101. Although Burundi has been making progress in PEM since 2004, as this paper shown, much remains to be consolidated, extended, and advanced. Some of the PEM instruments analyzed in Section II might be helpful at this juncture. For example, a complete fiscal transparency ROSC and HIPC PEFA (the replacement for the AAP) for Burundi would provide more specific information on areas that need attention and would give detailed actions plans for continuing the reforms. A World Bank PER exercise would also benefit PEM reform, both current and future. Two priorities areas for a PER would be drafting medium-term plans and an MTEF and integrating them into the annual budget, and identifying pro-poor spending priorities for follow-up in budget preparation and execution.

References

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APPENDIX: Summary of the Burundi Tax System

(as of December 31, 2005)

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STATISTICAL APPENDIX

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Sources: Burundi authorities; and Fund staff estimates.

World Bank development indicators.

Including net short-term capital and errors and omissions.

Table 1.

Burundi: Gross Domestic Product at Current Prices, 2001–05 1/

(In billions of Burundi francs)

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Sources: Burundi authorities; and Fund staff estimates.

No official National Accounts have been produced since 1998. However the authorities do provide estimates, based on expert judgment and the few statistics available, at the Ministry of Planning.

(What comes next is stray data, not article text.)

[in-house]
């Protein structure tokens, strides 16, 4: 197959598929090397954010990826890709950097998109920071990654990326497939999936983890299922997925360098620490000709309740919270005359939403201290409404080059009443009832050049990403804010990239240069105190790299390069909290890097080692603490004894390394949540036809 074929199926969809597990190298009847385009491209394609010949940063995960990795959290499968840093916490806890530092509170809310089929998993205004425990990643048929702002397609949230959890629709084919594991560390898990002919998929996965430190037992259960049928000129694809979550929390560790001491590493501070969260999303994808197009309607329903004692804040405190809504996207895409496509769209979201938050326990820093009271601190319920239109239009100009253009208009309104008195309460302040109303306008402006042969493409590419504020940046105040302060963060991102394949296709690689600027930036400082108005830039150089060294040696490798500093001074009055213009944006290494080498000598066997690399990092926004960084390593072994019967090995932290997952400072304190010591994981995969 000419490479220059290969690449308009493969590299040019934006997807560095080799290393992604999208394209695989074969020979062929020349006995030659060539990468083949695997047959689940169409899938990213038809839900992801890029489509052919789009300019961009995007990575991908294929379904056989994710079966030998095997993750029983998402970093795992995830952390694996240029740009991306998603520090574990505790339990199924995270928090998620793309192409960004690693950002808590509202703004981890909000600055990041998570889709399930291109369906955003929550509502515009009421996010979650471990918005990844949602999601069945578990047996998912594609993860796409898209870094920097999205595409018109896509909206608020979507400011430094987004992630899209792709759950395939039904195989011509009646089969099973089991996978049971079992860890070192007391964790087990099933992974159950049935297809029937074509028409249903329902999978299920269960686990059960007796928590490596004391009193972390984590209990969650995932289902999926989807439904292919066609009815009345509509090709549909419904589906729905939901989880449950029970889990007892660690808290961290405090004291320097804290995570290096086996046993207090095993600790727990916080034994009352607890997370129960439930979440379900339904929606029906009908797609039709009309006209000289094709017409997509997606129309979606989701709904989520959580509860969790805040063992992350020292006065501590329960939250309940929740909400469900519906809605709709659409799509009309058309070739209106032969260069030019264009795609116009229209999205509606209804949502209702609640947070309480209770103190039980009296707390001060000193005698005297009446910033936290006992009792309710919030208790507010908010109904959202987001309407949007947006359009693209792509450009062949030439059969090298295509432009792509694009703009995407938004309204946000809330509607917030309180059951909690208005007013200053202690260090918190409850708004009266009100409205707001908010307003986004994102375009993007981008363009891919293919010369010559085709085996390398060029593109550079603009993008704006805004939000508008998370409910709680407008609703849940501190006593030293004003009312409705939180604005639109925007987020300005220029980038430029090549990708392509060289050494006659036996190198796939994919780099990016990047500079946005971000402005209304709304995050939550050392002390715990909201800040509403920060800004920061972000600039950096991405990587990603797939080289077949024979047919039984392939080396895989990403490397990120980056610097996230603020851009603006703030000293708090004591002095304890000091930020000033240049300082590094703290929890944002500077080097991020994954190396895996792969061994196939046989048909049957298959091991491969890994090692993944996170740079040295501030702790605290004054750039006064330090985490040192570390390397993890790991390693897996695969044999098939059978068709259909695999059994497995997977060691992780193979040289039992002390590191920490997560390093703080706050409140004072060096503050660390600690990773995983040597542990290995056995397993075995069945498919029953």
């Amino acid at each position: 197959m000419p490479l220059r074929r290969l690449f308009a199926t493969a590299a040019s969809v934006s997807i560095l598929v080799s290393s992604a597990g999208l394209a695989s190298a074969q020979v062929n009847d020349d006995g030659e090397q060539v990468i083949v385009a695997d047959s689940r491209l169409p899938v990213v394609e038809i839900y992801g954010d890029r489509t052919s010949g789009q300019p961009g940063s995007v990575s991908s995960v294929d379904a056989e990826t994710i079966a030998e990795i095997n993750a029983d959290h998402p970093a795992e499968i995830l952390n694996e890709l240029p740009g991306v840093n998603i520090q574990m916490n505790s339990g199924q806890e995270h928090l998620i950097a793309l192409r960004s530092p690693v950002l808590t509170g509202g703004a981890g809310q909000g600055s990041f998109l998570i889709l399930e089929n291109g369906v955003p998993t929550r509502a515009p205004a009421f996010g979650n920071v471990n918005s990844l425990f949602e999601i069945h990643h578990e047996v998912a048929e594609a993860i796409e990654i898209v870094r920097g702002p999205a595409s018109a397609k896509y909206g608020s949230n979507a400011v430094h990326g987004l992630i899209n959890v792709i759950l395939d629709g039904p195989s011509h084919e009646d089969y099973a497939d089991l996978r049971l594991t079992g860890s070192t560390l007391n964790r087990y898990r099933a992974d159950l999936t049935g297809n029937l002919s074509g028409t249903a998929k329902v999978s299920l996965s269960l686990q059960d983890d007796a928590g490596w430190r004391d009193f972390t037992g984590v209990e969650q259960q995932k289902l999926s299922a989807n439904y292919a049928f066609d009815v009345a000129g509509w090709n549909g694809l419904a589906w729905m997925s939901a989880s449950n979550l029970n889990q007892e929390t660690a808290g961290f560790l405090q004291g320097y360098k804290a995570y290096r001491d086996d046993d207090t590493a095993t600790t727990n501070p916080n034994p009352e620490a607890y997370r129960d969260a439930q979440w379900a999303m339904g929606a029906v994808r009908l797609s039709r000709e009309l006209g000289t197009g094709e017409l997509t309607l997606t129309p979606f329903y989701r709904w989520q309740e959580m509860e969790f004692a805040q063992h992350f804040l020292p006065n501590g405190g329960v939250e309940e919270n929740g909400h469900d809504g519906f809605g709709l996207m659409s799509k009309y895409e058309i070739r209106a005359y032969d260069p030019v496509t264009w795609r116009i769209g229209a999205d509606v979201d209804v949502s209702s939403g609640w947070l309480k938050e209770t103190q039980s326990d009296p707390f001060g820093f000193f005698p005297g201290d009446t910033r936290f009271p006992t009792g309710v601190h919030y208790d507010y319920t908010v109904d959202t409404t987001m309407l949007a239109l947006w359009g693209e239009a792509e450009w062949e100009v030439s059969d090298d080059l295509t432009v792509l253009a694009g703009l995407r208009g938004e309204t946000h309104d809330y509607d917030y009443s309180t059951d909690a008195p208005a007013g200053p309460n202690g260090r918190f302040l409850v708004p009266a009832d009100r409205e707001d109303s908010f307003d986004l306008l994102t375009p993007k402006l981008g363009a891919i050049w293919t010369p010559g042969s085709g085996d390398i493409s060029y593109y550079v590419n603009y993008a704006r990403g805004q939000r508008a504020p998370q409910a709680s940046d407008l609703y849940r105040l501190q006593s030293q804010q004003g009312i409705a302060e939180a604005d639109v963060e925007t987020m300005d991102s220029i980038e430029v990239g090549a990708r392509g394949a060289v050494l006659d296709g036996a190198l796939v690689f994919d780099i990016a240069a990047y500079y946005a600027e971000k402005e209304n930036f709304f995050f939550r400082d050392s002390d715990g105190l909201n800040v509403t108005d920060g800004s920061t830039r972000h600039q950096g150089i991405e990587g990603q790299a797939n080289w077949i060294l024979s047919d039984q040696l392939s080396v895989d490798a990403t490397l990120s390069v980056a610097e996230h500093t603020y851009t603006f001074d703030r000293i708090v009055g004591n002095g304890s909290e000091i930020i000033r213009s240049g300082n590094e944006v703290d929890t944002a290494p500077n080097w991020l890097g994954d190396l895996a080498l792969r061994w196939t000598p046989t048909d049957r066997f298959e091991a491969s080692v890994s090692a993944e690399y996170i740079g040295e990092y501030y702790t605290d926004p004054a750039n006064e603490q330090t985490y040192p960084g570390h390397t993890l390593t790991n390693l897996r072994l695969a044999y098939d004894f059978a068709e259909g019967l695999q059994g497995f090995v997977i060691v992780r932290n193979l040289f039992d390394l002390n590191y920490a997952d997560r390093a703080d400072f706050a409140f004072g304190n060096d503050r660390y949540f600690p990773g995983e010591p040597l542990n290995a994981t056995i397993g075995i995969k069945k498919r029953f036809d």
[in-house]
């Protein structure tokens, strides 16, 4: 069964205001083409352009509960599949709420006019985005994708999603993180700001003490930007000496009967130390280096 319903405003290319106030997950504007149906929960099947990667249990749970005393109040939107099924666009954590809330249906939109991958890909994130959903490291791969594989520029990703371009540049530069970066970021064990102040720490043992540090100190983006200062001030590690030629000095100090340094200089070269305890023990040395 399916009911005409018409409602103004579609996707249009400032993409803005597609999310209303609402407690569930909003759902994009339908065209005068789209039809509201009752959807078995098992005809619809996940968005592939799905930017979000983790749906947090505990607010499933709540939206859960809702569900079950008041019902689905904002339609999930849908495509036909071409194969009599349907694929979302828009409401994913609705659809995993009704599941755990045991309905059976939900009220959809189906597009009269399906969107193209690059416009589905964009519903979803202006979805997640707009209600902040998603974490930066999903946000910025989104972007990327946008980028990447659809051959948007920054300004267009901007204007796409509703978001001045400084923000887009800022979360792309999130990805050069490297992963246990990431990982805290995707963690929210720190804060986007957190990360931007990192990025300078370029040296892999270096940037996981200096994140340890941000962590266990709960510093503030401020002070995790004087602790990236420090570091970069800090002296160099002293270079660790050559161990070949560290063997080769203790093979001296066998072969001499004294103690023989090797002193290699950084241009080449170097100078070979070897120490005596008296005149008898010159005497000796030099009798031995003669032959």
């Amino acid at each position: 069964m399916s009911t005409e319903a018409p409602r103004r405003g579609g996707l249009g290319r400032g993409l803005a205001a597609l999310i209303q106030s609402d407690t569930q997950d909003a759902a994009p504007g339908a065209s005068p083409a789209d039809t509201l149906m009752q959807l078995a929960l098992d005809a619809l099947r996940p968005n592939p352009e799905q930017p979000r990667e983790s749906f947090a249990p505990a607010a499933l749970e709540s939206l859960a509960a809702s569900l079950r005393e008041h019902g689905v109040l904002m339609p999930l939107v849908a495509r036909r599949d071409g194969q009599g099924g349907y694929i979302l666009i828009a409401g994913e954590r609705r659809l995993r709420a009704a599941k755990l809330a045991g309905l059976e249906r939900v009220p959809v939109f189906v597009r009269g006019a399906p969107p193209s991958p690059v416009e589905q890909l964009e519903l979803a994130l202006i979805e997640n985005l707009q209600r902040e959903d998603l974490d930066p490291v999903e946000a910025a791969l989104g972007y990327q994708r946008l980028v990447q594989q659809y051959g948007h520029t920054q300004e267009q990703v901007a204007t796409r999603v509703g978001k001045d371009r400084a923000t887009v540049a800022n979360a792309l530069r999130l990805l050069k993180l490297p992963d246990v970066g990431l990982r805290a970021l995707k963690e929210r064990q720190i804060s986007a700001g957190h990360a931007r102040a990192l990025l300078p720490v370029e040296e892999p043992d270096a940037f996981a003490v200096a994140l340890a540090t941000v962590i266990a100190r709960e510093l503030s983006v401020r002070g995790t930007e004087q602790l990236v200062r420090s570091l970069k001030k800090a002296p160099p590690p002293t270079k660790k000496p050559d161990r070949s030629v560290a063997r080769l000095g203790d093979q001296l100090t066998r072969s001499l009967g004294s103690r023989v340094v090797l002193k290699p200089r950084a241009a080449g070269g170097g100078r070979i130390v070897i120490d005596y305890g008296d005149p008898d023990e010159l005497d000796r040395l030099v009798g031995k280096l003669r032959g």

Table 2.

Burundi: Gross Domestic Product at Constant 1996 Prices, 2001–05 1/

(In billions of Burundi francs, unless otherwise indicated)

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Sources: Burundi authorities; and Fund staff estimates.

No official National Accounts have been produced since 1998. However, the authorities do provide estimates, based on expert judgment and the few statistics available, at the Ministry of Planning.

Table 3.

Burundi: Supply and Use of Resources at Current Market Prices, 2001–05 1/

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Sources: Burundi authorities; and Fund staff estimates.

No official National Accounts have been produced since 1998. However, the authorities do provide estimates, based on expert judgment and the few statistics available, at the Ministry of Planning.

As recorded in the balance of payments.

Derived as residual.

Table 4.

Burundi: Savings and Investment, 2001–05

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Sources: Burundi authorities; and Fund staff estimates.

No official National Accounts have been produced since 1998. However the authorities do provide estimates, based on expert judgment and the few statistics available, at the Ministry of Planning.

Excluding official transfers.

Including official transfers.

Table 5.

Burundi: Key Coffee Sector Indicators, 2000/01–2004/05 1/

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Sources: Burundi authorities; and Fund staff estimates.

The coffee crop year extends from May 1 to April 30.

Coffee export taxes were abolished in 2000.

Table 6.

Burundi: Structure of Arabica Coffee Prices at Different Stages of Production and Export Results for the Sector, 2000/01–2004/05 1/

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Sources: Burundi authorities; and Fund staff estimates.

The coffee crop year extends from May 1 to April 30.

Determined as average rate, on the basis of actual payments in Dar es Salaam in relation to exportable coffee output.

Deflated by the consumer price index (1991=100).